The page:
So it was for the next few years. When I started junior college I began to read a ton, much more than I ever had before. However all that was for school, and then I certainly had no time to read. When I took my creative writing class in my last quarter I had decided that this Summer I would be reading a lot. Well, it didn’t happen. My Summer turned out to be to busy for that, as I went to Disneyland, Montana and Yellowstone, in addition to my overnight campus orientation. When I wasn’t doing any of that I was pretty much either blogging or watching Breaking Bad; which incidently started showing right when I first got satellite but I didn’t start watching until this June when AMC began to replay the entire series to prepare for the Final Episodes.
“I’ll just read some other time!” Was a common thought.
However, when I start university I will finally be reading fiction again. I signed up for a Russian Literature class and a Theological Literature (I’m going to a Benedictine school)one. Both of those have like seven books apiece, so this semester I will more than compensate for my lack of reading this Summer. I have never had any desire to read Anna Karenina, but I will have to. Needless to say I won’t be able to choose what books I will be reading.
Now I have enough energy to write about my trip. It was another church group trip, superficially like the one I did last year in Costa Rica. Rather than build a house for a family, this time we hosted a vacation Bible school for a church in Montana. The town we stayed in was one of the smallest functioning town I’ve been to, the only place to go shopping was an IGA and there are no chain restaraunts; as a result many people take the hour long drive to Billings once a week to get stuff they need. Walking down mainstreet felt really does feel like being in the Wild West. Several bars, bootmakers, horse suppliers and such line the street, there is even a 1%er clubhouse with a door that reads “patchholders only.”
The VBS program was a huge success, it went much more smoothly than it ever does at my church. Granted I am comparing working with 60 kids to working with upwards of 200 kids. As I do every year, I was part of the drama team. This year the five part drama was about David, I played Jesse and one of King Saul’s henchmen.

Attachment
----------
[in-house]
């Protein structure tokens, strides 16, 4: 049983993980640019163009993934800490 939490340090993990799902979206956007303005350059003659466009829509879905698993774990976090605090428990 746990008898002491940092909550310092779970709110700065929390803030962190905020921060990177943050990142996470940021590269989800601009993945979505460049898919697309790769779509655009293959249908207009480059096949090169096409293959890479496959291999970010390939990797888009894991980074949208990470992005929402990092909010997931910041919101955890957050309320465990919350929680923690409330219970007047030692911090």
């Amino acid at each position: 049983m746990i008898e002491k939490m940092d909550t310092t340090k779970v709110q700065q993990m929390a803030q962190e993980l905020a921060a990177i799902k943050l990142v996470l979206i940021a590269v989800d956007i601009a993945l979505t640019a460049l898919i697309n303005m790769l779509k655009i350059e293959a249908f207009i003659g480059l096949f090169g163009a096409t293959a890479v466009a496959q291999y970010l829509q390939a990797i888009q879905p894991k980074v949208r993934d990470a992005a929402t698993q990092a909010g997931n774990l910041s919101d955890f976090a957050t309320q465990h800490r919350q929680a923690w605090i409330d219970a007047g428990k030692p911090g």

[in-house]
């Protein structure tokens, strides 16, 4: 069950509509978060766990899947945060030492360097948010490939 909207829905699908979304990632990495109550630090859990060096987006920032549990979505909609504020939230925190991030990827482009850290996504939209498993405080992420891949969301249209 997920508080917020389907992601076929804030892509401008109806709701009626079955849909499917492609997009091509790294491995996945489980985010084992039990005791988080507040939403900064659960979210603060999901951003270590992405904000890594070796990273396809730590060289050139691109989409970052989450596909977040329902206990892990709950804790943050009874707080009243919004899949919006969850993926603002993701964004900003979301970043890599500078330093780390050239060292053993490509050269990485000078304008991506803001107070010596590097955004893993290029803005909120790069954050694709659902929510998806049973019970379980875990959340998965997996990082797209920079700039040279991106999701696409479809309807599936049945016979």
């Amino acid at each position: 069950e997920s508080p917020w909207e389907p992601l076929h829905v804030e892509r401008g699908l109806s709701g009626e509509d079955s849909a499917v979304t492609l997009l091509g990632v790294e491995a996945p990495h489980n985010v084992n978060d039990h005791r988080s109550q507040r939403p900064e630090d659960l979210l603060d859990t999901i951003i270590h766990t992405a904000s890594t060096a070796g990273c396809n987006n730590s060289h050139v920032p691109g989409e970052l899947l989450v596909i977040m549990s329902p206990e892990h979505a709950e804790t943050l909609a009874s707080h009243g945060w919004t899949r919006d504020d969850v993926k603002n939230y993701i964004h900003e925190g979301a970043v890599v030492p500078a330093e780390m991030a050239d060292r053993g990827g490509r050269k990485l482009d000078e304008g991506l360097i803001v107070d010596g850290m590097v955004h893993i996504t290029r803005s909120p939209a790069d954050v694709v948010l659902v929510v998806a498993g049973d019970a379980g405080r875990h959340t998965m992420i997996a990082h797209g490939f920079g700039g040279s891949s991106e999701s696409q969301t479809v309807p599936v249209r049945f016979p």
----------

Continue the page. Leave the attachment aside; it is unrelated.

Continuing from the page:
That Wild West vibe I mentioned was more then superficial, at one point we worked on a cattle ranch doing various jobs like fencing and mending chicken coops. However, those jobs were merely the openers for the main event: banding. For those of you not in the know, banding is a method of castration where a tiny rubber band is streched and put around a poor soon to be steer’s testicles. It took our whole team to do that. One person gave the calf milk to disract him, several more held him down, and I and one other had to actually do the banding part. Thankfully it’s done with plier things that open and close the rubber bands. I never thought I’d ever fix a cow. For dinner that day we ate fried bull balls, from a different bull mind you. Pretty good actually, as long as you don’t get a chewy one.
After we left the town we drove to Yellowstone. Going there has never exactly been a dream of mine, but I absolutely loved it and I am so glad we went. Even pictures can’t do it justice, you really have to go there and experience the sounds and especially the smells. When you smell the minerals and gasses it the geological and thermal forces at work make themselves clear. Personally, I think Old Faithful kind of steals the thunder of everything else. Don’t get me wrong it’s definately worth seeing. My favorite parts were the areas that have several hot springs, mud fountains, and are right next to bison herds. I have admired bison for some time and have seen them before, but seeing hundreds of them elavates it to another level. We could only stay at the park for two days, then we headed home.
Overall I would say the trip was very rewarding for me, though not lifechanging like Costa Rica was. I didn’t bring a camera but here are some pictures to give an idea of what I saw:
I’d love to post more but I have over twenty episodes of Breaking Bad to catch up on.